Solutions for a sustainably managed ocean involve green technology and innovative uses of marine resources. They also include addressing the threats to health, ecology, economy and governance of the ocean - acidification, marine litter and pollution, illegal, unreported and unregulated fishing, and the loss of habitats and biodiversity.
Participants to this high-level conference include: all States Members of the United Nations, members of the specialized agencies and parties to the United Nations Convention on the Law of the Sea (UNCLOS); intergovernmental organizations, international financial institutions and other international bodies; associate members of the regional commissions; organizations and bodies of the United Nations; and non-governmental organizations, civil society organizations, academic institutions, the scientific community, the private sector and philanthropic organizations, including Geonardo in the shortlisted organizations to receive accreditation to attend the conference. You can check the programme of the event here.
About the 2022 UN Ocean Conference
The ocean covers 70 percent of the Earth’s surface, is the planet's largest biosphere, and is home to up to 80 percent of all life in the world. It generates 50 percent of the oxygen we need, absorbs 25 percent of all carbon dioxide emissions and captures 90 percent of the additional heat generated from those emissions. It is not just ‘the lungs of the planet’ but also its largest carbon sink - a vital buffer against the impacts of climate change.
It nurtures unimaginable biodiversity and produces food, jobs, mineral and energy resources needed for life on the planet to survive and thrive. There is a great deal we still do not know about the ocean but there are many reasons why we need to manage it sustainably - as set out in the targets of Sustainable Development Goal 14: Life Below Water.
The science is clear – the ocean is facing unprecedented threats as a result of human activities. Its health and ability to sustain life will only get worse as the world population grows and human activities increase. If we want to address some of the most defining issues of our time such as climate change, food insecurity, diseases and pandemics, diminishing biodiversity, economic inequality and even conflicts and strife, we must act now to protect the state of our ocean.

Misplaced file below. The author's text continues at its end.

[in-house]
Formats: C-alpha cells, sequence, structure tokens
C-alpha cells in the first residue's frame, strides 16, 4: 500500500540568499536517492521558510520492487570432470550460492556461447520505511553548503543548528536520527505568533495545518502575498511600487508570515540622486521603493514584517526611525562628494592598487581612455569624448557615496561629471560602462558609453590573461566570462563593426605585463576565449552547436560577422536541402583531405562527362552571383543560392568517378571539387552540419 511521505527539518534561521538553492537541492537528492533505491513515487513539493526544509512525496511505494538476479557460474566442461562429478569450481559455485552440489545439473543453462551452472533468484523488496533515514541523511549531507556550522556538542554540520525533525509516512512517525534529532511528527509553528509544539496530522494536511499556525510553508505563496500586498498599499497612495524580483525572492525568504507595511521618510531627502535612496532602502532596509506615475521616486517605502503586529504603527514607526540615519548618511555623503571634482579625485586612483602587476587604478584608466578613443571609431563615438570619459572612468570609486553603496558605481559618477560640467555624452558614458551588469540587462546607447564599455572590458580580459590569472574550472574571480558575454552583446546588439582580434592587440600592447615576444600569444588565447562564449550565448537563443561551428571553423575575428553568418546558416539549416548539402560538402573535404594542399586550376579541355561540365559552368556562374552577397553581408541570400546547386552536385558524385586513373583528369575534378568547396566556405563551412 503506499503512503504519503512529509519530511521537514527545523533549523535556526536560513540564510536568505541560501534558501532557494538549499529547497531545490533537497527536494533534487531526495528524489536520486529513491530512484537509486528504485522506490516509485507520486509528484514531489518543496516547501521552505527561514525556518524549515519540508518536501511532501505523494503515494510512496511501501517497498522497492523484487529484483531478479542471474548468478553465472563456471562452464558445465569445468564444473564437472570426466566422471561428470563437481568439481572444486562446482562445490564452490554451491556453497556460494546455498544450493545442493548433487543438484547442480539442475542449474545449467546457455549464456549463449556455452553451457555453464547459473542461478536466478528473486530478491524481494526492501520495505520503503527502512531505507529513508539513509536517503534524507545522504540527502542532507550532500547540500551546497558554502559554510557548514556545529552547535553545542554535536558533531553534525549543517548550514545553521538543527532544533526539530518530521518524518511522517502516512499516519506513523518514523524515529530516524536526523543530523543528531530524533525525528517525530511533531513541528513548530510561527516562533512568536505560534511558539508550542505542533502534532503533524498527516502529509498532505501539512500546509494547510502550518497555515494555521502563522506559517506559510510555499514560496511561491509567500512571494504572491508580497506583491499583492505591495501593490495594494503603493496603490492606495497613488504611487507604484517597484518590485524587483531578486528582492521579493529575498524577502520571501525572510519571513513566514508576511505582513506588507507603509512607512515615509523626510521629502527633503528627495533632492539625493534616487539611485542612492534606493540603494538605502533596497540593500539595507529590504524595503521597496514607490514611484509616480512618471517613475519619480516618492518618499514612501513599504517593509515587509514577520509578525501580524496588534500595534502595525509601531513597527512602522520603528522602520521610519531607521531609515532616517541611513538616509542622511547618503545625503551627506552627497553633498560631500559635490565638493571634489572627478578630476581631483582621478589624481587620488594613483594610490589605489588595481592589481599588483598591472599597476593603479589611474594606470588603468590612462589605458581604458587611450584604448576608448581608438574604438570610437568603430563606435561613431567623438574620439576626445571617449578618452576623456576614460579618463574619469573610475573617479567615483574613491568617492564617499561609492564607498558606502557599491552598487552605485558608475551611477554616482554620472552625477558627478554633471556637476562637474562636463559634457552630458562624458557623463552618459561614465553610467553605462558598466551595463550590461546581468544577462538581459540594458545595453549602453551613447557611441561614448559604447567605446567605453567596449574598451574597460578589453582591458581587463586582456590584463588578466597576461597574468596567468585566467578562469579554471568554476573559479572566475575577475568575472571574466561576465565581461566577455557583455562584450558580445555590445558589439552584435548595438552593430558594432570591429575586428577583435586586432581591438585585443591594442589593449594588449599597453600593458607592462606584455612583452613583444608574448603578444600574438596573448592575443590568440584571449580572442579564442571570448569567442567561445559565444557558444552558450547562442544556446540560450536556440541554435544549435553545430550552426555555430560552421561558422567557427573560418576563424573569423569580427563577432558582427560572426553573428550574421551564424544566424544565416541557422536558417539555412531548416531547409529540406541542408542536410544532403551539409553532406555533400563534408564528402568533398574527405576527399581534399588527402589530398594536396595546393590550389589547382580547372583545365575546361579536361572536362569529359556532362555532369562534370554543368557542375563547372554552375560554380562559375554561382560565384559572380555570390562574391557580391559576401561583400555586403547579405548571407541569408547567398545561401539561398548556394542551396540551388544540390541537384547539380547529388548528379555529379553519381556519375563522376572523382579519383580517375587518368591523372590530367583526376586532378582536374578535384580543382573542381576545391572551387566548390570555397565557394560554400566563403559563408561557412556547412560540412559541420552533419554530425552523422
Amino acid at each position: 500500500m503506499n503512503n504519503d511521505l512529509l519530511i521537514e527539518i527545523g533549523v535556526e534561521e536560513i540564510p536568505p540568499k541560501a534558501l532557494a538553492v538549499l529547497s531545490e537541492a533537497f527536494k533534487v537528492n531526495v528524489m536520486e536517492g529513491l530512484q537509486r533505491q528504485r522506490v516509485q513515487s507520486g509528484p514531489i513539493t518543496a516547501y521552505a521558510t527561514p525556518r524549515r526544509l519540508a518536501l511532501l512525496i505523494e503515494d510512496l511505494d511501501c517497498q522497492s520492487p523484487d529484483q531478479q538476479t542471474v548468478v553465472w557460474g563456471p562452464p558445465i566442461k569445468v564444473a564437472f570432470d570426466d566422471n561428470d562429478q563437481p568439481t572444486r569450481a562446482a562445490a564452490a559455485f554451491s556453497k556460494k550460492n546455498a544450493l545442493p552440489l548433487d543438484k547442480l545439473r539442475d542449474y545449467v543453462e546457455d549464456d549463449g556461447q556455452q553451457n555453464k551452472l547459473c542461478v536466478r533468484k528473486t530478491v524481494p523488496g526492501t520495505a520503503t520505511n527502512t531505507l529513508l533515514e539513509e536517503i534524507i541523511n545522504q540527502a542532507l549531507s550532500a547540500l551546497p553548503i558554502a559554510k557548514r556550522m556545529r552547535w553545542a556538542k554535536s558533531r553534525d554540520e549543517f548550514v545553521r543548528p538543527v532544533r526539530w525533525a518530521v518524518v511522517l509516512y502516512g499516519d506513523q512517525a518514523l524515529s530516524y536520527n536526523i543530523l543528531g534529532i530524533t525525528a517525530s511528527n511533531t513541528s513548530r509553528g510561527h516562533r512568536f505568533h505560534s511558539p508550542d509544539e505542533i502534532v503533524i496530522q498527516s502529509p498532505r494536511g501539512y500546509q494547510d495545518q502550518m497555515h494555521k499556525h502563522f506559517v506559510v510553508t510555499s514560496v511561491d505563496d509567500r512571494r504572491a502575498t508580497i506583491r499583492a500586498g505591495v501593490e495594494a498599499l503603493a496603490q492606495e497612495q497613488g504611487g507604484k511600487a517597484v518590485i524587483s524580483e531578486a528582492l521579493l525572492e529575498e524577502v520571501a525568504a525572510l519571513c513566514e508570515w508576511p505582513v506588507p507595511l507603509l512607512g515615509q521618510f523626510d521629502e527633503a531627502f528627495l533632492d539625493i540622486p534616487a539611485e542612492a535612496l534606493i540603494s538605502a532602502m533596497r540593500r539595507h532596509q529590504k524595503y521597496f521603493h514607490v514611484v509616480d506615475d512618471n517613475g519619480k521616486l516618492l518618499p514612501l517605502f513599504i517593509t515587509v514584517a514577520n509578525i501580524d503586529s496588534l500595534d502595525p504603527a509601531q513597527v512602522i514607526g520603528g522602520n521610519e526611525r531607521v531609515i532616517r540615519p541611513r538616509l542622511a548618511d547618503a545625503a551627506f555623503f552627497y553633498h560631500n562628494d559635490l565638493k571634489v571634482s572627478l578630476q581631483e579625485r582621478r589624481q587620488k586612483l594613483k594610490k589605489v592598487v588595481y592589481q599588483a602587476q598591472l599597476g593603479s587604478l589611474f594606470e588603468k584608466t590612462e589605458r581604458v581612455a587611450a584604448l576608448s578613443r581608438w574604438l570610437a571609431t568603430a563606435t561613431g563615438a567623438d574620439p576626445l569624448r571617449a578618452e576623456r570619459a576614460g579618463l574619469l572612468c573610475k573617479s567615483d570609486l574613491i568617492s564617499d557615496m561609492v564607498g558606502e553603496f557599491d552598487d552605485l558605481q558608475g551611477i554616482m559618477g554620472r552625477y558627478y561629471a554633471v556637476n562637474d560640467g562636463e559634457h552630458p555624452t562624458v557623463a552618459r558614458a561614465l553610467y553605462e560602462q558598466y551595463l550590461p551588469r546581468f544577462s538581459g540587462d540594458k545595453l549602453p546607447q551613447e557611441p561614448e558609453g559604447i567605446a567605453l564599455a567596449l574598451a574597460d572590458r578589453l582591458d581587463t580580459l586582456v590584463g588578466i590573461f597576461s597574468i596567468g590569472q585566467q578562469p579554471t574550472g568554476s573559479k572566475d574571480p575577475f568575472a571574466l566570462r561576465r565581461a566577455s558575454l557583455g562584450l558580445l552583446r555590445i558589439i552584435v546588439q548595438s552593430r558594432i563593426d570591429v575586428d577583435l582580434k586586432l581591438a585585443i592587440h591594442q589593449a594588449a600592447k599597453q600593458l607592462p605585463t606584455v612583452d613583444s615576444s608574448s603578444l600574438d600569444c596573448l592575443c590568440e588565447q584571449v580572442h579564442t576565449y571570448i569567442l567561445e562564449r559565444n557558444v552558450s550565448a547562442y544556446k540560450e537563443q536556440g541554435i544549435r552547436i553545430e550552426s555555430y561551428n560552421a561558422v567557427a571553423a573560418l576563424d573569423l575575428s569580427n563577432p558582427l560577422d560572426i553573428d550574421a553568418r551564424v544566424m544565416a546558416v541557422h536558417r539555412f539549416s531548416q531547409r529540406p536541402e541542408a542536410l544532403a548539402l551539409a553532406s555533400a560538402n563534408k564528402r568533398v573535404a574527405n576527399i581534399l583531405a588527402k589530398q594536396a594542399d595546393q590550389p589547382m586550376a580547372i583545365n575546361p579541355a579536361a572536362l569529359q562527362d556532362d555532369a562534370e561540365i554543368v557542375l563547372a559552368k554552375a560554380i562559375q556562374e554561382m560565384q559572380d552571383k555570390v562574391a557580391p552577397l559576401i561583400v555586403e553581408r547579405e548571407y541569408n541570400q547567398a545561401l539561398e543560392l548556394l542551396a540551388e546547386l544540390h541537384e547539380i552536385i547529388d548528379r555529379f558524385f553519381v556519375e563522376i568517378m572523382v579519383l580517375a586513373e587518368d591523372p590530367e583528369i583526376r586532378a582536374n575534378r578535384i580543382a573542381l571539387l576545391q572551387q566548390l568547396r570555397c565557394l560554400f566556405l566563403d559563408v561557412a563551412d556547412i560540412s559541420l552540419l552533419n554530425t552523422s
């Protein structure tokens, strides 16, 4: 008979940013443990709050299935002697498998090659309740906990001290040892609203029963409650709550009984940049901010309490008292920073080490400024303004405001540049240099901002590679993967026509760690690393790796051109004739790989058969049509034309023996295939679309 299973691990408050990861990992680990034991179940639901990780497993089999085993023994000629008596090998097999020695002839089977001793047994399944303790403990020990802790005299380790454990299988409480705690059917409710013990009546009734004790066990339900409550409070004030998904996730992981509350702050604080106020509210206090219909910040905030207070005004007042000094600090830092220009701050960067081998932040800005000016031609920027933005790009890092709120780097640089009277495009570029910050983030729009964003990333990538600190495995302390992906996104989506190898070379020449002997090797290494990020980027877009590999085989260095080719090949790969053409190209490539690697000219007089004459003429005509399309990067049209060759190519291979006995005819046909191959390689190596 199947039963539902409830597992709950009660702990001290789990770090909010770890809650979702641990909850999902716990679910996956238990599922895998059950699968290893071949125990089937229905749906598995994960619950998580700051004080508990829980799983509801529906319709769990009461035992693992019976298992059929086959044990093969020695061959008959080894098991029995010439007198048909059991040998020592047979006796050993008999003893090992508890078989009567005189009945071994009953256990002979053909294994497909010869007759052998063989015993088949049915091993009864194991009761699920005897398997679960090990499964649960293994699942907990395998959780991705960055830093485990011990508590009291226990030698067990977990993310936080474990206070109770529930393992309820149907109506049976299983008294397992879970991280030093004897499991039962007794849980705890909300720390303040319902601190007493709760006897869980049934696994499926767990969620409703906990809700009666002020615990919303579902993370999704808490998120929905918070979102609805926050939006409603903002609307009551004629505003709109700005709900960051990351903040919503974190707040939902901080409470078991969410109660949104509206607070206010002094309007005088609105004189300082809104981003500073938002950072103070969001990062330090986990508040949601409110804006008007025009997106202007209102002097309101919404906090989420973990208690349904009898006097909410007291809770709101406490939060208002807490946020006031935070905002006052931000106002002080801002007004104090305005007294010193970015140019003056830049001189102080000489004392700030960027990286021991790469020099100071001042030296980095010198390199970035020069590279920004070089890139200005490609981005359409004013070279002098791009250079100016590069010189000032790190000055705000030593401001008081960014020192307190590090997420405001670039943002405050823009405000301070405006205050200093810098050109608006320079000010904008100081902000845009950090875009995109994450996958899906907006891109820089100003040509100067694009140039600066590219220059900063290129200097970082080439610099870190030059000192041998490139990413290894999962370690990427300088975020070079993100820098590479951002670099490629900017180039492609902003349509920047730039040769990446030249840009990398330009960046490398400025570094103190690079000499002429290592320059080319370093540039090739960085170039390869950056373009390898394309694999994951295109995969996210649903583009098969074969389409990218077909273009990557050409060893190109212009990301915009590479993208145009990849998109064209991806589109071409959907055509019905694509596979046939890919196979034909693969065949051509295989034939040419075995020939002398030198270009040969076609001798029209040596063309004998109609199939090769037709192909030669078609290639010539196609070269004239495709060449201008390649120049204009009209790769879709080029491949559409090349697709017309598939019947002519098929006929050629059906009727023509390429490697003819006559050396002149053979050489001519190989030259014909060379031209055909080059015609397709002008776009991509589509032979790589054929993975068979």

UN Ocean Conference - Side Events
Side events are also being organized in the margins of the Conference by the Member States, Intergovernmental Organizations, UN entities and all other duly accredited and registered entities. Priority will be given to events organized by the Member States and those organized in partnership by multiple entities. The side events can be checked here.
One of these side events, in line with the European Year of Youth will be the UN Ocean Conference Youth and Innovation Forum. This event will run between June 24-26, and it's being organized by the Governments of Portugal and Kenya and the UN Global Compact, in cooperation with CEiiA, Cascais, Nova School of Business and Economics (Nova SBE), the Sustainable Ocean Alliance, and with support from UN DESA.
The event aims to bring together 150 global young leaders between the ages of 18-35 for a 2 1/2 day hackathon-style event where young leaders will develop solutions to challenges around the 5 Tipping Points for a Healthy and Productive Ocean.
Participants will also get the opportunity to contribute to the UN Ocean Conference political process by facilitating input to the eight interactive dialogues.
UN Decade of Ocean Science for Sustainable Development 2021 - 2030
A vast majority of the ocean remains unmapped, unobserved and unexplored. Our understanding of the ocean and its contribution to sustainability largely depends on our capacity to conduct effective ocean science - through research and sustained observations, supported by adequate infrastructures and investments.
The Decade provides a common framework to ensure that ocean science can fully support countries’ actions to sustainably manage the ocean and more particularly to achieve the 2030 Agenda for Sustainable Development – through the creation of a new foundation, across the science-policy interface, to strengthen the management of the ocean and coasts for the benefit of humanity.